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Why has Dick Cheney been on the press circuit for a week, bragging about his involvement in waterboarding suspect terrorists, snooping into the correspondence and phone calls of millions of Americans, and making blood-curdling statements about tyrannical power that are, as Bart Gellman correctly notes, “even more radical than Nixon’s”? Could it be that he’s been promised a pardon for Christmas? At today’s press gathering, White House spokesman Tony Fratto was quick to alert the media to be prepared for more pardons. Nineteen further pardons were issued this afternoon, but more are on the way, and presidents since George Washington have saved their most controversial pardons for their last day in office.
What, exactly, did Dick Cheney do that needs pardoning? Well, there’s plenty besides the torture, the snooping, and the murky Halliburton dealings in Nigeria. Murray Waas has a remarkable scoop that may go overlooked in the holiday flurry: he offers up tidbits from the notes of FBI agents who interviewed Cheney in connection with Patrick Fitzgerald’s probe into the outing of covert CIA agent Valerie Plame. The bottom line—Dick Cheney played a central role in the process, and he’s still got plenty to be worried about.
More from Scott Horton:
Conversation — March 30, 2016, 3:44 pm
Joseph Hickman discusses his new book, The Burn Pits, which tells the story of thousands of U.S. soldiers who, after returning from Iraq and Afghanistan, have developed rare cancers and respiratory diseases.
Freddie Gray’s relatives arrived for the trial in the afternoon, after the prep-school kids had left. By their dress, they seemed to have just gotten off work in the medical and clerical fields. The family did not appear at ease in the courtroom. They winced and dropped their heads as William Porter and his fellow officer Zachary Novak testified to opening the doors of their police van last April and finding Freddie paralyzed, unresponsive, with mucus pooling at his mouth and nose. Four women and one man mournfully listened as the officers described needing to get gloves before they could touch him.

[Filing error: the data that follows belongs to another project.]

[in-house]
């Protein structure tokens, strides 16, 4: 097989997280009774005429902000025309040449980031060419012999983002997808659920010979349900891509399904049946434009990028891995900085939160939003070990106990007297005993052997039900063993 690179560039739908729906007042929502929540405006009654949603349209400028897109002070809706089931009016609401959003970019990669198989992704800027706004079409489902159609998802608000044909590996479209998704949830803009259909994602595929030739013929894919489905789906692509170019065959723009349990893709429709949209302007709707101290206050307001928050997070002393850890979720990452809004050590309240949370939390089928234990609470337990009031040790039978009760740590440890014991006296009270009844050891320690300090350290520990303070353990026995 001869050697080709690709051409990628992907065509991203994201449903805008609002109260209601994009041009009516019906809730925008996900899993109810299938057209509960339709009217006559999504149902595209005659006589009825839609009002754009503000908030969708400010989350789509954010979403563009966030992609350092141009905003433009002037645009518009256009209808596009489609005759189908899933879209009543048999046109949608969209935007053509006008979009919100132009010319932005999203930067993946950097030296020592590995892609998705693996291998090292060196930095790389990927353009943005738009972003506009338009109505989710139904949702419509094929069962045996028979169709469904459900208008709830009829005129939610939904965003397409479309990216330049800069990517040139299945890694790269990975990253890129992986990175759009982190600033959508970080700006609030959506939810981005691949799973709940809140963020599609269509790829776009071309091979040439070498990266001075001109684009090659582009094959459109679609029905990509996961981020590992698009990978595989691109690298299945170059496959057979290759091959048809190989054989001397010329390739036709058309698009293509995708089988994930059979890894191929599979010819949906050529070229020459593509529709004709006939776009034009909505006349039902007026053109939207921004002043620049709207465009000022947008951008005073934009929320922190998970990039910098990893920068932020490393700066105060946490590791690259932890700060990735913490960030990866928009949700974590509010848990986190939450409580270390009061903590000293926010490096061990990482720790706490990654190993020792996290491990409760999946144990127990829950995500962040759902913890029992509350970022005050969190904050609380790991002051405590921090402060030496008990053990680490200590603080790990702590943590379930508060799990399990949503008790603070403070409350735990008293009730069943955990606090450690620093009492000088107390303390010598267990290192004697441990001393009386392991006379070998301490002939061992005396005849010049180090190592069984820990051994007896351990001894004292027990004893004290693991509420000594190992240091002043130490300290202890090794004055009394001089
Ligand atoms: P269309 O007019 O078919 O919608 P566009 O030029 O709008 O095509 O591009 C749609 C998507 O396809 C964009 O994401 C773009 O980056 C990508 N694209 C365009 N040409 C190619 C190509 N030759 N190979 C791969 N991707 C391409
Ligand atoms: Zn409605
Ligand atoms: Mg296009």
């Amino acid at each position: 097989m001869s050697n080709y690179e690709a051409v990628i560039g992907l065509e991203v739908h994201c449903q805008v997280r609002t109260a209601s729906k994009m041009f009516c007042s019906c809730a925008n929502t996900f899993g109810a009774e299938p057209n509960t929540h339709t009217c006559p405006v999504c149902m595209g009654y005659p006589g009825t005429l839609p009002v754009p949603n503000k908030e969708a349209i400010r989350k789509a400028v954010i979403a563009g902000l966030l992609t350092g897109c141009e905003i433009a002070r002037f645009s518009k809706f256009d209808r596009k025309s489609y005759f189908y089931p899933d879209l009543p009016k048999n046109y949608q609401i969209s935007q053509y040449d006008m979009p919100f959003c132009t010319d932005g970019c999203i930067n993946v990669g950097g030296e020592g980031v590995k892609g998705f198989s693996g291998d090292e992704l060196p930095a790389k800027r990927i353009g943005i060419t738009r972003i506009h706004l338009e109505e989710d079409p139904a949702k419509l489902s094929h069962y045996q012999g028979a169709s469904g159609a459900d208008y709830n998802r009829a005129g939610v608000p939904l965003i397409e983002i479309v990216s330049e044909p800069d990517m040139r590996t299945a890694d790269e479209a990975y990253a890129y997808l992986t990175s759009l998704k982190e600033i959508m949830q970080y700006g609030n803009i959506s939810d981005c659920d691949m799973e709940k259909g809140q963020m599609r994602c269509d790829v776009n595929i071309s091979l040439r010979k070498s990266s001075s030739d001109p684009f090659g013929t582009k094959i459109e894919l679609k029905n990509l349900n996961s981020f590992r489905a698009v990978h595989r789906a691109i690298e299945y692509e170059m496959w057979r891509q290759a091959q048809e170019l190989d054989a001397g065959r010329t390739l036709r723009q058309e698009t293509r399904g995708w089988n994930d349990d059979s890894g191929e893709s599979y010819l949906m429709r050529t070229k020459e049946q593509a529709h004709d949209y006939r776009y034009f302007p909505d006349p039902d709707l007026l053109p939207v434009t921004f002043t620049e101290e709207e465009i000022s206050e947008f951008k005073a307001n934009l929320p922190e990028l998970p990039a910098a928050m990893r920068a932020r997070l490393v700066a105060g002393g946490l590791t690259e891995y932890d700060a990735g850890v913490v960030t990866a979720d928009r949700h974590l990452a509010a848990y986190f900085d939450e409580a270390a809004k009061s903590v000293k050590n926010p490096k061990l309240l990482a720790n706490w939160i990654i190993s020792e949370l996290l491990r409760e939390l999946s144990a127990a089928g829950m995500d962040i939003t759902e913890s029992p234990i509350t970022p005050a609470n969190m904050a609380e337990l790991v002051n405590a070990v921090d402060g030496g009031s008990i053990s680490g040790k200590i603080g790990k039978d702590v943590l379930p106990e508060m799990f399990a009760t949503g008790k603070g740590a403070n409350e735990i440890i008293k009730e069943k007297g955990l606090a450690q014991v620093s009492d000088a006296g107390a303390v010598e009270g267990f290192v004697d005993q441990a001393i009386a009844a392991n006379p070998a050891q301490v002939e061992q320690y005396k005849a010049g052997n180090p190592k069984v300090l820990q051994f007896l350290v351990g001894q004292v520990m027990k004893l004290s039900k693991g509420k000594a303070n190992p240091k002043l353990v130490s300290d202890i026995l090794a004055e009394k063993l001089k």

The first of six Baltimore police officers to be brought before the court for their treatment of Freddie Gray, a black twenty-five-year-old whose death in their custody was the immediate cause of the city’s uprising last spring, William Porter is young, black, and on trial. Here in this courtroom, in this city, in this nation, race and the future seem so intertwined as to be the same thing.
Minimum number of cats fitted with high-tech listening equipment in a 1967 CIA project:
Zoologists suggested that apes and humans share an ancestor who laughed.
A former prison in Philadelphia that has served as a horror-movie set was being prepared as a detention center for protesters arrested at the upcoming Democratic National Convention, and presumptive Republican presidential nominee Donald Trump fired his campaign manager.
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“Matt was happy enough to sustain himself on the detritus of a world he saw as careening toward self-destruction, and equally happy to scam a government he despised. 'I’m glad everyone’s so wasteful,' he told me. 'It supports my lifestyle.'”